Hematology Week 5 Summary

Question 21

What are the major blood groups and how are they determined? What is involved in a “group and screen” and in a “cross-match” for blood? What blood group is universally transfusable?

Points for discussion:

  • Major blood groups: A, B, O representing the antigenic oligosaccharide chains anchored to glycoproteins on the RBC membrane. A and B antibodies in the serum result from “naturally occurring” isohemaglutinins produced in the absence of RBC exposure (i.e. The serum from a Group A red blood cell patient contains anti-B)
  • O negative blood = RBC has no immunogenic antigens on its surface to cause an ABO incompatible transfusion. Universal blood type (and should be given to all women of childbearing age in case of critical emergency where group and screen is not possible)
  • The Rh(D) blood group is included with the blood group due to its high rate of immunogenicity and implications with hemolytic disease of the newborn and hemolytic transfusion reactions
  • Group and Screen
      • Group = ABO and Rh group
      • Screen = detects any non-ABO alloantibodies in the serum acquired through prior transfusion or pregnancy
  • Cross Match
      • Assesses ABO compatibility between recipient plasma and donor red blood cells
Test Time
ABO + Rh 10 minutes
ABO + Rh + Ab screen (indirect antiglobulin test) 5 minutes
ABO + Rh + Ab screen + Cross Match 45 minutes (if IDAT is negative)

Question 22

A 31 year old healthy woman (G2P2) is seen in the ER post motor vehicle accident. She has numerous contusions, is conscious and can move her limbs. She complains of severe abdominal pain. A FAST ultrasound illustrated a liver laceration and splenic rupture. Her BP is 74/40 and her HR is 148 bpm. She is on a face mask and is becoming increasingly delirious.

What type of blood should she be transfused immediately and why?

Ideally, female patients of childbearing age should be given Rh negative blood to minimize allo-immunization to the Rh factor in case of future pregnancy and risk of hemolytic disease of the newborn.

Patients who cannot wait for a group and screen or cross match should be given group O blood. This blood has no A or B antigen on its RBC surface. Thus blood group “O” patients are universal donors and there should be no risk of ABO mismatch.

She required an urgent splenectomy. What immunizations are required?

Immunizations are required to protect against encapsulated organisms against Strep pneumonia, N. Meningitides, and H. flu.

Question 23

A 50 year old male with previously normal blood work presents to the emergency department with complaints of his skin turning yellow over the past 3 to 4 days. He’s become increasingly dyspneic and tired. His blood work is below with his peripheral blood work showing spherocytes. His DAT is positive.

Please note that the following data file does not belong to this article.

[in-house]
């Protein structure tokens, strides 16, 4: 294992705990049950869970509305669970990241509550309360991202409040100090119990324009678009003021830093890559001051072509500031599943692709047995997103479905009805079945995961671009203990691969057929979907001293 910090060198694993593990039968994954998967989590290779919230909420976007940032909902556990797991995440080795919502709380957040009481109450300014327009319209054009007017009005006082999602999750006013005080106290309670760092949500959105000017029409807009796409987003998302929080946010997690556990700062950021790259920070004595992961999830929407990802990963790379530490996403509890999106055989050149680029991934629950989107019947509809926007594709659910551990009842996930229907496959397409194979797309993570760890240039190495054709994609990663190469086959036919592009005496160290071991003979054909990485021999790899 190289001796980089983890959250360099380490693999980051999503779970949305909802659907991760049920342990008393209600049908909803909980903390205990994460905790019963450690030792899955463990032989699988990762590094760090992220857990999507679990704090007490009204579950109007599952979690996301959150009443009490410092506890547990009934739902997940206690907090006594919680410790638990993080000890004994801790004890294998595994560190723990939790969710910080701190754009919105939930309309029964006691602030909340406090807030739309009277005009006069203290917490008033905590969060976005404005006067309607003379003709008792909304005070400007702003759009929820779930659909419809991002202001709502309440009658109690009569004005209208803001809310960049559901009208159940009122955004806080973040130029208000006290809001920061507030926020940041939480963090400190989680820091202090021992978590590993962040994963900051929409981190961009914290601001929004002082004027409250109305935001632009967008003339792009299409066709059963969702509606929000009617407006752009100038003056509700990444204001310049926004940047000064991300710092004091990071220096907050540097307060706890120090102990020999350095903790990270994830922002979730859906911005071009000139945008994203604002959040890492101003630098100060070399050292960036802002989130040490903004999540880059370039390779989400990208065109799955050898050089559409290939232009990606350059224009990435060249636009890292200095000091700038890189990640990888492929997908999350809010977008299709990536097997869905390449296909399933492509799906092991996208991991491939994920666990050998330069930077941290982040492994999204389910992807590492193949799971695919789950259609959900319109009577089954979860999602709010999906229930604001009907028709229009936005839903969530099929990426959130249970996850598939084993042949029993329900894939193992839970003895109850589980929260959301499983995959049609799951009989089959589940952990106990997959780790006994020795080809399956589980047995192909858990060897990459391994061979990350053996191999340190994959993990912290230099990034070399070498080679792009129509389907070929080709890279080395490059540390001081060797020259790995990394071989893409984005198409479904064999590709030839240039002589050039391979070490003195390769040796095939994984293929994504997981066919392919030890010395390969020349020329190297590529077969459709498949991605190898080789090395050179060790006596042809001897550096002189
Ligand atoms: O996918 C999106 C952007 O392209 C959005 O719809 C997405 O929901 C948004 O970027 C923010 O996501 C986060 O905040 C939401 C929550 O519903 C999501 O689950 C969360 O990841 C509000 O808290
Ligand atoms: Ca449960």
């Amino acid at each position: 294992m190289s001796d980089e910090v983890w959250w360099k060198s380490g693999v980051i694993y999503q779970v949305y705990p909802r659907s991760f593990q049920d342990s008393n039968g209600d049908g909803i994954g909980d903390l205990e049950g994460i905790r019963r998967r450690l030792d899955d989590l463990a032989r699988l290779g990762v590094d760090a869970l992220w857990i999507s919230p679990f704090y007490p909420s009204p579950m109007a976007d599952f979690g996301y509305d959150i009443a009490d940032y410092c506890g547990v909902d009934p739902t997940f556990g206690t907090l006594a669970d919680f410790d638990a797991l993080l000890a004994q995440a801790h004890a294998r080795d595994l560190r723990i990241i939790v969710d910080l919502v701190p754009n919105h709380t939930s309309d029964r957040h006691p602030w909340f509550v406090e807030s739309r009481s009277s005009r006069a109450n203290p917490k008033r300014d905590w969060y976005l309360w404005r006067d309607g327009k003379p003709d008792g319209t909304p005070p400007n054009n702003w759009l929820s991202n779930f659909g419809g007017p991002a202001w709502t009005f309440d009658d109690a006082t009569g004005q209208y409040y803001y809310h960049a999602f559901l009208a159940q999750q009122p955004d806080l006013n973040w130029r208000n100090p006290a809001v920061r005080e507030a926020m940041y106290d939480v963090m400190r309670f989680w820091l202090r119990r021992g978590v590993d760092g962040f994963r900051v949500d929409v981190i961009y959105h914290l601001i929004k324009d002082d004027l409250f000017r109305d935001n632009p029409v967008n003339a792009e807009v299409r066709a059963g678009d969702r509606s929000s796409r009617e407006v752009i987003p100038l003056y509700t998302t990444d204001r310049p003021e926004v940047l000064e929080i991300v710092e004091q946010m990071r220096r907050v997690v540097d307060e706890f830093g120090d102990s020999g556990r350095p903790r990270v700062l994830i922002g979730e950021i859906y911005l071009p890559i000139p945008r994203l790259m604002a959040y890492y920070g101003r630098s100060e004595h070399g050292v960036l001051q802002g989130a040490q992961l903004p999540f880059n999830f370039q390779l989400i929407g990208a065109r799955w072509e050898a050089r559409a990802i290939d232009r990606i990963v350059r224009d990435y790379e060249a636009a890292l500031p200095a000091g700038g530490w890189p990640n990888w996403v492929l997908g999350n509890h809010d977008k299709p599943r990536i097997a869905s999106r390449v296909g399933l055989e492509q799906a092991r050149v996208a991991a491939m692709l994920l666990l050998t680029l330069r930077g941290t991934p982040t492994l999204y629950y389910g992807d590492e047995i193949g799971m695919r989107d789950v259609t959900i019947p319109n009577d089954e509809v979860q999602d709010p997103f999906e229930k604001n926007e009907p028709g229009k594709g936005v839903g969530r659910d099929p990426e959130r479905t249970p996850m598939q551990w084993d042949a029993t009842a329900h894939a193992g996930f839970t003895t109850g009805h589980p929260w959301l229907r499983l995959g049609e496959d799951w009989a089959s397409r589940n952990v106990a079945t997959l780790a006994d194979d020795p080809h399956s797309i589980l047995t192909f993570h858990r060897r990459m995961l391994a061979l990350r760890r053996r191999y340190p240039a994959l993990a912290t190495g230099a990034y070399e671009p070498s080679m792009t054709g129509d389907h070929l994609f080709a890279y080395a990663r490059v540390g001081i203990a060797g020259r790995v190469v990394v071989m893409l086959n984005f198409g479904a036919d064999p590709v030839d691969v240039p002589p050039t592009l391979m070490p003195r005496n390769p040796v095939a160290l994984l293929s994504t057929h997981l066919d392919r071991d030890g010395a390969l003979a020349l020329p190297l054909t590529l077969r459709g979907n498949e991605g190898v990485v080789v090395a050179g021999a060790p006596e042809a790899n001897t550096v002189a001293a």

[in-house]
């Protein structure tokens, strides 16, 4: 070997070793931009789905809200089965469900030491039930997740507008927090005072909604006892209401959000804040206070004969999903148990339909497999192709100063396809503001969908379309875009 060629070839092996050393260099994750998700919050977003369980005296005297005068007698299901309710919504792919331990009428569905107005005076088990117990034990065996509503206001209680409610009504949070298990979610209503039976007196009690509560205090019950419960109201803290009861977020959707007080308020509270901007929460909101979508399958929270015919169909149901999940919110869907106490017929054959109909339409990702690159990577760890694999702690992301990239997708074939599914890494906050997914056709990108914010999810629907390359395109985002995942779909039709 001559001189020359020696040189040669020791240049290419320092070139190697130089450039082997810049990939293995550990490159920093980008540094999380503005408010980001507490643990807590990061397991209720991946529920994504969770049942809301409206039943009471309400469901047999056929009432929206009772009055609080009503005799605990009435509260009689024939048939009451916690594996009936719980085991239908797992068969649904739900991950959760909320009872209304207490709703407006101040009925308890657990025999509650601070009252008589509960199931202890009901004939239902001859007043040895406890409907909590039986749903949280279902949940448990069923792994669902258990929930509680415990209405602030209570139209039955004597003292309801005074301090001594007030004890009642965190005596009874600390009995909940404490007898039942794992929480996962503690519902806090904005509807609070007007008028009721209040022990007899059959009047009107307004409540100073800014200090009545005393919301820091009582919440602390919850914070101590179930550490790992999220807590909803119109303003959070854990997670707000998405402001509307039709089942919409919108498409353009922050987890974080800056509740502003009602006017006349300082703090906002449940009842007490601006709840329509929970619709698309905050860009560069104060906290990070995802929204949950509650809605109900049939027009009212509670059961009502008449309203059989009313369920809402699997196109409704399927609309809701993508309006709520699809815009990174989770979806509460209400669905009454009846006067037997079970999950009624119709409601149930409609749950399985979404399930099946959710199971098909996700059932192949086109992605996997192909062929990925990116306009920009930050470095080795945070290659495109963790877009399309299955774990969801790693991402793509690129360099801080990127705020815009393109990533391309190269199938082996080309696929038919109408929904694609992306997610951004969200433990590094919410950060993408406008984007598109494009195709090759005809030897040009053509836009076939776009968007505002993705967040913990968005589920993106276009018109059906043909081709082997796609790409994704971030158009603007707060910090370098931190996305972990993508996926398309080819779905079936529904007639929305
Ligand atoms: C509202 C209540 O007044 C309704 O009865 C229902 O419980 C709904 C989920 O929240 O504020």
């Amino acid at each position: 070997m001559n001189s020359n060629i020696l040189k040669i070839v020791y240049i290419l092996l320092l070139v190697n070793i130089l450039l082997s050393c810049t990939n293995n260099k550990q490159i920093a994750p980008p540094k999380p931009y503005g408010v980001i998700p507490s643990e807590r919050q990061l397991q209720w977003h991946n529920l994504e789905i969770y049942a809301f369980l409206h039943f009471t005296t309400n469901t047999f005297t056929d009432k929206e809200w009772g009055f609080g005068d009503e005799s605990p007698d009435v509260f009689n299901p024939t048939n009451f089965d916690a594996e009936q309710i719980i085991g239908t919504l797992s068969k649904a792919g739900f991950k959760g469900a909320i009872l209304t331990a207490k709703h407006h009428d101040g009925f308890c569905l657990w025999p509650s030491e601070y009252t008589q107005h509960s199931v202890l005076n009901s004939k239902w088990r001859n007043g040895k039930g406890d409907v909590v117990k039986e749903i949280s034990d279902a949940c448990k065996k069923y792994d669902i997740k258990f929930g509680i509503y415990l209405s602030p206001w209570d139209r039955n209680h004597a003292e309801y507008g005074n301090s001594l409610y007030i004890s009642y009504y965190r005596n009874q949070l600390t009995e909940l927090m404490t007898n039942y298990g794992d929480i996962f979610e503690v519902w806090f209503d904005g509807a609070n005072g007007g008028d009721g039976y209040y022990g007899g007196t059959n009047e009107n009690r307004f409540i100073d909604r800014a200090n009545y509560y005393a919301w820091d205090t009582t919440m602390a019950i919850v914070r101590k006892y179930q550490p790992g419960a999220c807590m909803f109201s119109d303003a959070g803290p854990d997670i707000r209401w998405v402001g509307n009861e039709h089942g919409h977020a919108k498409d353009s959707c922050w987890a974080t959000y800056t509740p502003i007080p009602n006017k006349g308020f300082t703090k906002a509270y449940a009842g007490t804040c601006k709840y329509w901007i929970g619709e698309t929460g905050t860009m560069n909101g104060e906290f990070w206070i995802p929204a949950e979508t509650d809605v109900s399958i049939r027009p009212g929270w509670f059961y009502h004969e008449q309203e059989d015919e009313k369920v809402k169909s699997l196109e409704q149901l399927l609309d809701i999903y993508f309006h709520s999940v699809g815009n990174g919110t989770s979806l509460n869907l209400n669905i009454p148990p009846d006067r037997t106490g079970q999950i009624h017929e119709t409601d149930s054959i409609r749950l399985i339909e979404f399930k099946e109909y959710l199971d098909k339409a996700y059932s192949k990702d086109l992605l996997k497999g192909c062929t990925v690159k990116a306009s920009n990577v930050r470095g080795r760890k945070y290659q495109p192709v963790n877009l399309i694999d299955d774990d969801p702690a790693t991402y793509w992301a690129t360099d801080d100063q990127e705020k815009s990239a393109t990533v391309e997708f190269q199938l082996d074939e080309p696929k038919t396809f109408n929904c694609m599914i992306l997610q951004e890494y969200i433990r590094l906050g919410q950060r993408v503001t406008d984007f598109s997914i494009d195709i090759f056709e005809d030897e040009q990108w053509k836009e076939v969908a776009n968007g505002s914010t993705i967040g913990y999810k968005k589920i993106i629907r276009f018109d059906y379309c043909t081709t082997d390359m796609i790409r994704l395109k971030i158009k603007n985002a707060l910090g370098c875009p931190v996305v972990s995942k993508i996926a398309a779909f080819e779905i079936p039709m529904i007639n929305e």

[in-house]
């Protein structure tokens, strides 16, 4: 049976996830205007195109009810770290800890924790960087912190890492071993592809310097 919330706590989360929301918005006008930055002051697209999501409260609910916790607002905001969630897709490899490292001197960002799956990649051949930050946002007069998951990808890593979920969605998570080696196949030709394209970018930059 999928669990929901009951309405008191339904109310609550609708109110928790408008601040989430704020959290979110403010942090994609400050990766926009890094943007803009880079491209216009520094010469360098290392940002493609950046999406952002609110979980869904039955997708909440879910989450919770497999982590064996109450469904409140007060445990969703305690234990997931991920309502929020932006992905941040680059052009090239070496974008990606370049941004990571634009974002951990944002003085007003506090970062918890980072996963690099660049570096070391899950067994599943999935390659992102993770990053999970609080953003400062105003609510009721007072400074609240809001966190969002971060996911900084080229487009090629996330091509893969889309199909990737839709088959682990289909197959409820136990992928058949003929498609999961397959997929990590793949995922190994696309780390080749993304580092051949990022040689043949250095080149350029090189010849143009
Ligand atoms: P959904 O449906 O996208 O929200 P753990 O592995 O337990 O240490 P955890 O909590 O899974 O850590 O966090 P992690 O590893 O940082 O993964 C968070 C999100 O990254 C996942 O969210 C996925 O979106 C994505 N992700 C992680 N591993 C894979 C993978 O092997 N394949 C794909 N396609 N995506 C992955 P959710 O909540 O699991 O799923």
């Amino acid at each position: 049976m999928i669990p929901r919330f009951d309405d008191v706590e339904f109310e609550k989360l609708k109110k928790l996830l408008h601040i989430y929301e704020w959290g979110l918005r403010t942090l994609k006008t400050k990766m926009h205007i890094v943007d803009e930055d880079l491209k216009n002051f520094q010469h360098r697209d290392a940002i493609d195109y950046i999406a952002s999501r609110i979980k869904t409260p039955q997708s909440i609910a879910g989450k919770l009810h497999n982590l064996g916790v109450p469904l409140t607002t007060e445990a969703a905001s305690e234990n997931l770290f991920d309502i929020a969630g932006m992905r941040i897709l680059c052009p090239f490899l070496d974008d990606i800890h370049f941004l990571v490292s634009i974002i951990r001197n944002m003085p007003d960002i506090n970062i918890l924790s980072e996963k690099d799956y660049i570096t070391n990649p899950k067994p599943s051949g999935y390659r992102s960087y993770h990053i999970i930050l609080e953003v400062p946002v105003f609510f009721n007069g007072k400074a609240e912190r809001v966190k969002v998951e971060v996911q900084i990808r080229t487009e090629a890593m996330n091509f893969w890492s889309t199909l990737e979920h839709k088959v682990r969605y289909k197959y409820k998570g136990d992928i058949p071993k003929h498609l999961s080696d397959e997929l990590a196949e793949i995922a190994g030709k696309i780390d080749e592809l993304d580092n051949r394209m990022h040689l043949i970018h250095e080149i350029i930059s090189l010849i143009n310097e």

What is your differential diagnosis and how should he be treated?

Discussion points: treatment of a Warm IgG causing autoimmune hemolytic anemia:

  1. Transfuse only when necessary (note: every donor blood product will react in the cross match)
  2. Steroids (often started at >1 mg/kg) with prophylaxis (i.e. PPI, Ca, Vit D)
  3. Investigate for the underlying cause (i.e. SLE, lymphoproliferative disorder)
  4. If steroids are ineffective, second line therapy has traditionally been splenectomy
  5. Alternative therapies for refractory cases: Rituximab (anti-CD 20), immunosuppressants, IVIG

Question 24

Blood transfusions come with risks and complications. What are the major issues to consider in consenting a patient for a blood transfusion and are the infectious risks of transfused blood product?

  • Common:
    • FNHTR (5% with platelets, <1% with RBCs), allo-immunization to red cell antigens
  • Serious:
    • TACO (1 in 700)
    • TRALI (1 in 5,000)
    • Acute hemolytic transfusion reaction (1 in 40,000)
    • Anaphylactic reaction
    • Bacterial contamination (1 in 40,000)
  • Uncommon:
    • Hepatitis B (1:153,000), Hepatitis C (1:3 million), WNV, HTLV, HIV (1:7.8 million)
    • Emerging pathogens: Chagas
    • Error (1:19,000)

Callum JL et al. Bloody Easy 3. ORBCN; 2011

Question 25

A 32 year old G1P1 patient has delivered her first child with the complication of severe postpartum hemorrhage. She has required 2 units of pRBCs; however, one hour post her second unit she starts to complain of fever, tachycardia, dyspnea and has crackles on her chest exam.

What is the differential diagnosis of her condition? How should she be managed?

Points for discussion:

The differential diagnosis of acute dyspnea post transfusion is broad and includes: Pulmonary embolism, infection, TRALI, TACO, AHTR, and anaphylaxis.

This patient should be kept in a monitored setting, with IVF and oxygen given. Immediate investigations include CXR, ABG, septic work-up (i.e. blood cultures), CBC, group and screen, and hemolytic indices (retic count, LDH, haptoglobin).

The blood bank should be immediately notified to investigate for transfusion-related pulmonic causes, such as TRALI and complete blood cultures, on the transfused sample.

Subscribe to Pearls

Uncle Sam wants you to subscribe to Medical Pearls

Subscribe today! It’s always free, and you can easily unsubscribe at any time. We will never share your email address. Subscribe to...

Multiple Pearls
Cardiology Pearls
Endocrinology Pearls
Hematology Pearls
Nephrology Pearls
Rheumatology Pearls
Transplant Pearls
General Internal Medicine Pearls
Instructor Pearls

Subscribe to receive your pearls today—it's free!